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94yrs old raising heartbeat
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sosefinf posted:
My grandma is 94 yrs old she has a raising heart beat I would like to know what cause this and what are some ways or medicine that will help control this. Please Help.

Thanks
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cardiostarusa1 responded:
Hi:

Do you mean a racing heartbeat (as in a heartbeat over 100 per minute, medically referred to as tachycardia)?

If so, there are various causes, cardiac and non-cardiac, and common cardiovascular drugs such as beta-blockers, and a few others, can be prescribed to lower/slow the heart rate.

Best of luck to your 94-years-young grandma.

Take care,

CardioStar*

WebMD member (since 8/99)



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Be well-informed

Heart Rhythm Society

Patient and Public Information Center

http://www.hrspatients.org

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Calming the HEART

Techniques at Home (as applicable)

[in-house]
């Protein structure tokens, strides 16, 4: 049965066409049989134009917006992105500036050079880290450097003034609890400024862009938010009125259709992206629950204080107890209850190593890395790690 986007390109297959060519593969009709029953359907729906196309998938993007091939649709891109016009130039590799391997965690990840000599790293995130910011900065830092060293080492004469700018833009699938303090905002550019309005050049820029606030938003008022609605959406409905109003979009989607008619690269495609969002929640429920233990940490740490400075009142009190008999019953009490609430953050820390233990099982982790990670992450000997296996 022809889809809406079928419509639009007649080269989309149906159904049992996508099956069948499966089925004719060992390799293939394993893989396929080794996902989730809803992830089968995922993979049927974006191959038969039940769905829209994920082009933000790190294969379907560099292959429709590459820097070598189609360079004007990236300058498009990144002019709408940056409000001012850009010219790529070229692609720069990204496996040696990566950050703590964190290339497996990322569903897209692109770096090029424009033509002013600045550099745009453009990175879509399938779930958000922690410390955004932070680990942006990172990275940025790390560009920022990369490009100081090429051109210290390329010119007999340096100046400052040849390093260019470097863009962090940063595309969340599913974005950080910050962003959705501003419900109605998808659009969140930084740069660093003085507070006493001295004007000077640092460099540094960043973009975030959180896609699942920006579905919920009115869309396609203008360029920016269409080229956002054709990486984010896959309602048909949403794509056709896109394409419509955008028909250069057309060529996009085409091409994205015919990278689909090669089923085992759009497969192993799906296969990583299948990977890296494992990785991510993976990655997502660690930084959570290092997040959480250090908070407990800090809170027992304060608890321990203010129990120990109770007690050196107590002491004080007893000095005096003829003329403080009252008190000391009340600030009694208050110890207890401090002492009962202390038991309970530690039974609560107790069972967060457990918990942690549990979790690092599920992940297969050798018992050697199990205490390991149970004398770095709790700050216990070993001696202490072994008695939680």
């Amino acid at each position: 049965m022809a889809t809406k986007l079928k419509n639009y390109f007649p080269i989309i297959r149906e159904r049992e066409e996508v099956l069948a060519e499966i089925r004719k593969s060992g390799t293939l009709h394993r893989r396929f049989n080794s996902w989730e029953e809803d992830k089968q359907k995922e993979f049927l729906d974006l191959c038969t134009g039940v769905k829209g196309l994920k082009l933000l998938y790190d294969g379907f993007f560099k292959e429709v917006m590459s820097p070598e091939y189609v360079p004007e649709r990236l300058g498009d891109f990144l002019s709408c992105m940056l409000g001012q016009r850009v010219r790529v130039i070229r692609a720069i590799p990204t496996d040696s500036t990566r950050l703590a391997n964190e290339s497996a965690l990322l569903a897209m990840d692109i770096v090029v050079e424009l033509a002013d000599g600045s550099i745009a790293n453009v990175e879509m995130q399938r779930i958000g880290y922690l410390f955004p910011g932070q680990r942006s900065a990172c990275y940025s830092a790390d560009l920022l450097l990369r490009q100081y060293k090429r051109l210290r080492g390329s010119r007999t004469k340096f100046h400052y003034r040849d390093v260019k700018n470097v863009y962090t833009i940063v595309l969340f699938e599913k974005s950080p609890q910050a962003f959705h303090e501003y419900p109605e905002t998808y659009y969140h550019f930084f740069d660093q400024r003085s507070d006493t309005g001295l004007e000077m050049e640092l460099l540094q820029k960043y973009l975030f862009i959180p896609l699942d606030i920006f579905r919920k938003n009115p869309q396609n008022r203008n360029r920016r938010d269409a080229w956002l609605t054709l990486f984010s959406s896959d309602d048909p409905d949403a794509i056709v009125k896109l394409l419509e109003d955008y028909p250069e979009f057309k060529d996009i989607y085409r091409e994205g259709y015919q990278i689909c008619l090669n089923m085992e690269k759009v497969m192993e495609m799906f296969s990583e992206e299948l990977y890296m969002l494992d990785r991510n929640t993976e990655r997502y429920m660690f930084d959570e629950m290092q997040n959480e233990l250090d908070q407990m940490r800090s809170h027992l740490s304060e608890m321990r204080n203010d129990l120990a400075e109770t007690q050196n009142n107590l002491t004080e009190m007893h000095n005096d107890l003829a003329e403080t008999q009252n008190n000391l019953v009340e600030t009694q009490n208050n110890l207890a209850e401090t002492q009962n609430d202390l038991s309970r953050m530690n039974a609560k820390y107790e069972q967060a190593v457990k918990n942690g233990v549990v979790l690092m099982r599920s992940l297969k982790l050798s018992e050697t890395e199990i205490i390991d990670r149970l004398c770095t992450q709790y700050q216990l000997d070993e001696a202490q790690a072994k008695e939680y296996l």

Tighten stomach muscles. As soon as the heart starts to race, tighten the stomach muscles. This will cause the abdominal muscles to put pressure on a group of nerves that will tell the heart's electrical coduction system to slow down.

Chill. Take a deep, long breath and slowly let it out. Sometimes relaxation is all it takes to stop tachycardia. And deep breathing is frequently one of the fastest ways to relax.

Use common sense. Anything that speeds up the heart, caffeine and cigarettes, for example, can trigger a rapid heartbeat. So common sense says that if one is prone to tachycardia, one should avoid any substance that might give the heart an extra kick.

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LEARN ABOUT the Heart


WebMD

The Heart: (Human Anatomy) Pictures, Definition, Location in the Body and Heart Problems

http://www.webmd.com/heart/picture-of-the-heart

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Quote!

Be a questioning patient. TALK to your DOCTOR and ASK QUESTIONS. Studies show that patients who ask the most questions, and are most assertive, get the best results. Be vigilant and speak up!"

- Charles Inlander, People's Medical Society


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James Beckerman, MD, FACC responded:
There could be many different causes, particularly in an elderly person. I'd recommend having her see her physician ASAP to get checked out.


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For more information, visit the Duke Health General and Consultative Heart Care Center